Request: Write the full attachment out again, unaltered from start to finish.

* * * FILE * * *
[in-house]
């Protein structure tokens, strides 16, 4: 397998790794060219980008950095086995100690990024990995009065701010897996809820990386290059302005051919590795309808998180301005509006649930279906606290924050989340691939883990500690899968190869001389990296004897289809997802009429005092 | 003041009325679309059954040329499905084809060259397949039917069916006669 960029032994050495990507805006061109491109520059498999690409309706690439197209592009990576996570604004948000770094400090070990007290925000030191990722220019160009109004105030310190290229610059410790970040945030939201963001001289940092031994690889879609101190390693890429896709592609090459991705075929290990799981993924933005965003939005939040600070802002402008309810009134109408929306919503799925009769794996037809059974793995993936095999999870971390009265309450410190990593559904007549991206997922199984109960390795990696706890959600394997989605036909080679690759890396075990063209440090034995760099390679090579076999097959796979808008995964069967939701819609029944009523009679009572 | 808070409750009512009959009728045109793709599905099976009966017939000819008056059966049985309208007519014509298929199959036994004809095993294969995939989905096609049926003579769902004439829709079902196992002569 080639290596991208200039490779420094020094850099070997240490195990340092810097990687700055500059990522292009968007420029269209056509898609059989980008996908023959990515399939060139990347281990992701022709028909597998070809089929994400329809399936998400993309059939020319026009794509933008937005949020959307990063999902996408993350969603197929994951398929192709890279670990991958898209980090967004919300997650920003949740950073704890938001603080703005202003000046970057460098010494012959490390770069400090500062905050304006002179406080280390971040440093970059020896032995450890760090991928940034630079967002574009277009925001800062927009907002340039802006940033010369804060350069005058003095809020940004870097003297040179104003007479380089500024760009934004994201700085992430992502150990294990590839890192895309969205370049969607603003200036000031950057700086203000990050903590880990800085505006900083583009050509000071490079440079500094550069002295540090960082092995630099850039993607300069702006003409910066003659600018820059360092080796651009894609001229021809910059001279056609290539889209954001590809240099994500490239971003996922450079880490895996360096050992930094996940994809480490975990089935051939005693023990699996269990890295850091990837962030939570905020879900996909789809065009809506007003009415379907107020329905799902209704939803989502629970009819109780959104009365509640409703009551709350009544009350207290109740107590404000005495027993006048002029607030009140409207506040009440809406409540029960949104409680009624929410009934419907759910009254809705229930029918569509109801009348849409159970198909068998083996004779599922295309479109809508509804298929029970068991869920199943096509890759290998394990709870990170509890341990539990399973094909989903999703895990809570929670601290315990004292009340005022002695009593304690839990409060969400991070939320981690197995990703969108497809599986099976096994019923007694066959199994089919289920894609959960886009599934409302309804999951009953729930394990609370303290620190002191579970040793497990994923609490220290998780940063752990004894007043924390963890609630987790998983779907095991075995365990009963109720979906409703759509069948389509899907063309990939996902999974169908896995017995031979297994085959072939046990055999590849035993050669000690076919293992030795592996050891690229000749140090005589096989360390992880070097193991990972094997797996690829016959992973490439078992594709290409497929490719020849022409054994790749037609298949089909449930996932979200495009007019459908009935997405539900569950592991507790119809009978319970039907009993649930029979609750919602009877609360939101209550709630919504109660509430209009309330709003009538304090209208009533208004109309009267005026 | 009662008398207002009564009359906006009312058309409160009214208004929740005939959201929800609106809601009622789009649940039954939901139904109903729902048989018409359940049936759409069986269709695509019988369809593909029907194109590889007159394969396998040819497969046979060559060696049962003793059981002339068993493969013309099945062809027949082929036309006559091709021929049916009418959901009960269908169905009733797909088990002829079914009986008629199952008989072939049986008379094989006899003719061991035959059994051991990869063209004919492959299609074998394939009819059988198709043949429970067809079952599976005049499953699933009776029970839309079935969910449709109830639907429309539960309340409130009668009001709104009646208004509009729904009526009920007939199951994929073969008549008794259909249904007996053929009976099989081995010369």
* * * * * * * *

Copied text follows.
[in-house]
């Protein structure tokens, strides 16, 4: 397998790794060219980008950095086995100690990024990995009065701010897996809820990386290059302005051919590795309808998180301005509006649930279906606290924050989340691939883990500690899968190869001389990296004897289809997802009429005092 | 003041009325679309059954040329499905084809060259397949039917069916006669 960029032994050495990507805006061109491109520059498999690409309706690439197209592009990576996570604004948000770094400090070990007290925000030191990722220019160009109004105030310190290229610059410790970040945030939201963001001289940092031994690889879609101190390693890429896709592609090459991705075929290990799981993924933005965003939005939040600070802002402008309810009134109408929306919503799925009769794996037809059974793995993936095999999870971390009265309450410190990593559904007549991206997922199984109960390795990696706890959600394997989605036909080679690759890396075990063209440090034995760099390679090579076999097959796979808008995964069967939701819609029944009523009679009572 | 808070409750009512009959009728045109793709599905099976009966017939000819008056059966049985309208007519014509298929199959036994004809095993294969995939989905096609049926003579769902004439829709079902196992002569 080639290596991208200039490779420094020094850099070997240490195990340092810097990687700055500059990522292009968007420029269209056509898609059989980008996908023959990515399939060139990347281990992701022709028909597998070809089929994400329809399936998400993309059939020319026009794509933008937005949020959307990063999902996408993350969603197929994951398929192709890279670990991958898209980090967004919300997650920003949740950073704890938001603080703005202003000046970057460098010494012959490390770069400090500062905050304006002179406080280390971040440093970059020896032995450890760090991928940034630079967002574009277009925001800062927009907002340039802006940033010369804060350069005058003095809020940004870097003297040179104003007479380089500024760009934004994201700085992430992502150990294990590839890192895309969205370049969607603003200036000031950057700086203000990050903590880990800085505006900083583009050509000071490079440079500094550069002295540090960082092995630099850039993607300069702006003409910066003659600018820059360092080796651009894609001229021809910059001279056609290539889209954001590809240099994500490239971003996922450079880490895996360096050992930094996940994809480490975990089935051939005693023990699996269990890295850091990837962030939570905020879900996909789809065009809506007003009415379907107020329905799902209704939803989502629970009819109780959104009365509640409703009551709350009544009350207290109740107590404000005495027993006048002029607030009140409207506040009440809406409540029960949104409680009624929410009934419907759910009254809705229930029918569509109801009348849409159970198909068998083996004779599922295309479109809508509804298929029970068991869920199943096509890759290998394990709870990170509890341990539990399973094909989903999703895990809570929670601290315990004292009340005022002695009593304690839990409060969400991070939320981690197995990703969108497809599986099976096994019923007694066959199994089919289920894609959960886009599934409302309804999951009953729930394990609370303290620190002191579970040793497990994923609490220290998780940063752990004894007043924390963890609630987790998983779907095991075995365990009963109720979906409703759509069948389509899907063309990939996902999974169908896995017995031979297994085959072939046990055999590849035993050669000690076919293992030795592996050891690229000749140090005589096989360390992880070097193991990972094997797996690829016959992973490439078992594709290409497929490719020849022409054994790749037609298949089909449930996932979200495009007019459908009935997405539900569950592991507790119809009978319970039907009993649930029979609750919602009877609360939101209550709630919504109660509430209009309330709003009538304090209208009533208004109309009267005026 | 009662008398207002009564009359906006009312058309409160009214208004929740005939959201929800609106809601009622789009649940039954939901139904109903729902048989018409359940049936759409069986269709695509019988369809593909029907194109590889007159394969396998040819497969046979060559060696049962003793059981002339068993493969013309099945062809027949082929036309006559091709021929049916009418959901009960269908169905009733797909088990002829079914009986008629199952008989072939049986008379094989006899003719061991035959059994051991990869063209004919492959299609074998394939009819059988198709043949429970067809079952599976005049499953699933009776029970839309079935969910449709109830639907429309539960309340409130009668009001709104009646208004509009729904009526009920007939199951994929073969008549008794259909249904007996053929009976099989081995010369």